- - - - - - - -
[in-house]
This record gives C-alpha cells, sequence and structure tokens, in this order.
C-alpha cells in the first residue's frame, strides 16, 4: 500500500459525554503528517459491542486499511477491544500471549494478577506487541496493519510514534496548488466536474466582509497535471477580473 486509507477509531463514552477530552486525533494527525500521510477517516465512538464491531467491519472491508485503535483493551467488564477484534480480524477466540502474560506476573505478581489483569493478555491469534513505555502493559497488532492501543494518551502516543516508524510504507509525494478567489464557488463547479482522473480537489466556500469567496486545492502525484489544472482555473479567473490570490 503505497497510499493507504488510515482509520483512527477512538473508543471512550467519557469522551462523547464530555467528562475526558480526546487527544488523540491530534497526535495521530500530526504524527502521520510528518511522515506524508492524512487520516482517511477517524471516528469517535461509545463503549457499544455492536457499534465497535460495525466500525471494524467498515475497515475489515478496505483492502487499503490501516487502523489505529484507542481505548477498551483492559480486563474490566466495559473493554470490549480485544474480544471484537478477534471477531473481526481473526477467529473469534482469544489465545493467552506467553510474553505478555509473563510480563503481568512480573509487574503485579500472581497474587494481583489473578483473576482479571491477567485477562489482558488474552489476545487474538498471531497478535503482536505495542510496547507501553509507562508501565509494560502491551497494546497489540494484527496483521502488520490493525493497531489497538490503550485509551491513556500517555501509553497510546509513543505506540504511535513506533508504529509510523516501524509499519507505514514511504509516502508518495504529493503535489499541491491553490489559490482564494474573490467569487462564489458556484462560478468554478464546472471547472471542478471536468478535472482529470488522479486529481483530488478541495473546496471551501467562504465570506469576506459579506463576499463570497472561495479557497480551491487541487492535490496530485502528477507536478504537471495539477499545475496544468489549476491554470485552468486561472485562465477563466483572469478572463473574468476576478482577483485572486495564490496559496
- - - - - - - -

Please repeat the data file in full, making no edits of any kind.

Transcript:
[in-house]
This record gives C-alpha cells, sequence and structure tokens, in this order.
C-alpha cells in the first residue's frame, strides 16, 4: 500500500459525554503528517459491542486499511477491544500471549494478577506487541496493519510514534496548488466536474466582509497535471477580473 486509507477509531463514552477530552486525533494527525500521510477517516465512538464491531467491519472491508485503535483493551467488564477484534480480524477466540502474560506476573505478581489483569493478555491469534513505555502493559497488532492501543494518551502516543516508524510504507509525494478567489464557488463547479482522473480537489466556500469567496486545492502525484489544472482555473479567473490570490 503505497497510499493507504488510515482509520483512527477512538473508543471512550467519557469522551462523547464530555467528562475526558480526546487527544488523540491530534497526535495521530500530526504524527502521520510528518511522515506524508492524512487520516482517511477517524471516528469517535461509545463503549457499544455492536457499534465497535460495525466500525471494524467498515475497515475489515478496505483492502487499503490501516487502523489505529484507542481505548477498551483492559480486563474490566466495559473493554470490549480485544474480544471484537478477534471477531473481526481473526477467529473469534482469544489465545493467552506467553510474553505478555509473563510480563503481568512480573509487574503485579500472581497474587494481583489473578483473576482479571491477567485477562489482558488474552489476545487474538498471531497478535503482536505495542510496547507501553509507562508501565509494560502491551497494546497489540494484527496483521502488520490493525493497531489497538490503550485509551491513556500517555501509553497510546509513543505506540504511535513506533508504529509510523516501524509499519507505514514511504509516502508518495504529493503535489499541491491553490489559490482564494474573490467569487462564489458556484462560478468554478464546472471547472471542478471536468478535472482529470488522479486529481483530488478541495473546496471551501467562504465570506469576506459579506463576499463570497472561495479557497480551491487541487492535490496530485502528477507536478504537471495539477499545475496544468489549476491554470485552468486561472485562465477563466483572469478572463473574468476576478482577483485572486495564490496559496